Challenges as Libya Unity Leaders Win Recognition

A proposed government of national accords continues to win recognition. It will have its work cut out for it.

The sun sets over Tripoli, Libya, November 8, 2011
The sun sets over Tripoli, Libya, November 8, 2011 (Ben Sutherland)

A unity government appears to have made progress toward consolidating power in Libya in recent days, raising hopes that the North African country may finally start to put five years of unrest behind it.

But even if most warring factions recognize its authority, the challenges the new administration faces are daunting, from an economy in disarray to militant Islamists professing fealty to the Islamic State group.

Leaders of a proposed government of national accord arrived in Tripoli earlier this month where they set up operations on a naval base.

Although the prime minister of the self-declared and Islamist-dominated government in the capital, Khalifa al-Ghawi, reversed an earlier decision on Wednesday to make way for the incoming unity leaders, his authority seems to be waning with ministers no longer going to their offices.

The central bank and National Oil Corporation have both recognized the new government, which emerged from talks between representatives of the rival legislatures in Tripoli and Tobruk. France and Tunisia have said they will reopen their embassies. The Italian foreign minister, Paolo Gentiloni, made a surprise visit to Tripoli on Tuesday to offer his support.

The formerly internationally-recognized parliament in Tobruk, which was driven out of the capital by Ghawi’s faction after winning the election in 2014, has yet to accept the new leadership.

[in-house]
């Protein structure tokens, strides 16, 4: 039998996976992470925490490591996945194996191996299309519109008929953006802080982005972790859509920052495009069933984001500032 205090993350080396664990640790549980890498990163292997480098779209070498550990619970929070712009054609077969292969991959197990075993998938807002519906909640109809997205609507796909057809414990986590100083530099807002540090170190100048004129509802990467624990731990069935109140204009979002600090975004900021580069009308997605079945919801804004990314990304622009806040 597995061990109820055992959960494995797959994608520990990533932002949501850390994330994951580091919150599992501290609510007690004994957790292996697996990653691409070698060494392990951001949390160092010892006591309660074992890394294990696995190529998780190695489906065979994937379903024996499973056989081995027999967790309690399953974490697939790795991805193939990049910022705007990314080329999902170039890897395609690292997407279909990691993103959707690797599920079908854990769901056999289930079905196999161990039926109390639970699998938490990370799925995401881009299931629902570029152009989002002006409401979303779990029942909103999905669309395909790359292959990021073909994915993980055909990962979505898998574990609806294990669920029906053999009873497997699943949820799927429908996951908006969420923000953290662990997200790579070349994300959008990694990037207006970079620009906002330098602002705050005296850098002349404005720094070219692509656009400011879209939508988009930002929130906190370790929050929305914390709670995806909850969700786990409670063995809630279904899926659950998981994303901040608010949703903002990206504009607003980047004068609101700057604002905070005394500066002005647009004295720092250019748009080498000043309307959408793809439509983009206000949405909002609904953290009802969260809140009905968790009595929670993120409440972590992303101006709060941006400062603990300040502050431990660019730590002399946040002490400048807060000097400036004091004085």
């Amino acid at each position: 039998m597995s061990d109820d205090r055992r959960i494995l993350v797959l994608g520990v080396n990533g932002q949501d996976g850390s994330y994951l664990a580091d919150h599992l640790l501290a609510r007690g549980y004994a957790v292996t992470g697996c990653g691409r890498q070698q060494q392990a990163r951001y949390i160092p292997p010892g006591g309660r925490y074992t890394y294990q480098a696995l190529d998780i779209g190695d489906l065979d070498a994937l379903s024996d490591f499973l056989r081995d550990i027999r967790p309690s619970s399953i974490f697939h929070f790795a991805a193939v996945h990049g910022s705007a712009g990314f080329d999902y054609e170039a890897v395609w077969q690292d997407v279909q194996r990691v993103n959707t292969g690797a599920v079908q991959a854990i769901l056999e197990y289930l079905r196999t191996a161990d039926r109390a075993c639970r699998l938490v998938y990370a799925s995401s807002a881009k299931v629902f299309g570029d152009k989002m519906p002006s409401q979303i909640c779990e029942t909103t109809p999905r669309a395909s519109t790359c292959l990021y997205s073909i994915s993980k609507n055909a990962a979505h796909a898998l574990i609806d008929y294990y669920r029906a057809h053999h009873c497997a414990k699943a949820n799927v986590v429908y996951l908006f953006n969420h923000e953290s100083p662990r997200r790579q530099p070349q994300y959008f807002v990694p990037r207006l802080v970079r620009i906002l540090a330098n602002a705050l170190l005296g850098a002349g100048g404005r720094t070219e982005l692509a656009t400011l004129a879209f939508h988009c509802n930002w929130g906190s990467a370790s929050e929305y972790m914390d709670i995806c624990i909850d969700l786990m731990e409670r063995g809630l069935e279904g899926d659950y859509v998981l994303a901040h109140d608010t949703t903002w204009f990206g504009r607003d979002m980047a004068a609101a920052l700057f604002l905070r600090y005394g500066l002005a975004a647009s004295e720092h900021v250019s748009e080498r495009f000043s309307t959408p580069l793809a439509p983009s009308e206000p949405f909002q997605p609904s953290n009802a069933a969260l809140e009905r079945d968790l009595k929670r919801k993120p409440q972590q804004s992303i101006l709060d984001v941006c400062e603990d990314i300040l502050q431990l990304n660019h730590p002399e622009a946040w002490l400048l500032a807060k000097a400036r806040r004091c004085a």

Even if Ghawi and the lawmakers in Tobruk acquiesce, the new government will have its work cut out for it.

Swathes of the country have been virtually ungoverned since Muammer Gaddafi was ousted and killed in 2011. The dictator dismantled what little institutions Libya had to centralize control in his inner circle. When he was removed, the country fell apart along regional and tribal lines. Law and order collapsed. Militias that were formed to fight Gaddafi have roamed free since.

Some, based around the city of Sirte on the Mediterranean coast, claim affiliation with the self-proclaimed Islamic State in Iraq and Syria.

Economy in disarray

The economy has suffered as a result. It shrank by a quarter in 2014 and a further 6 percent last year.

Oil production, the mainstay of the economy, has fallen to less than 400,000 barrels per day, a quarter of the amount Libya pumped before the revolution.

A steep reduction in the value of the national currency has hit hard in a country that relies heavily on imports. The cost of bread has reportedly risen fivefold.

The United Nations estimates that around half a million Libyans have been displaced within their country and another million have fled abroad.

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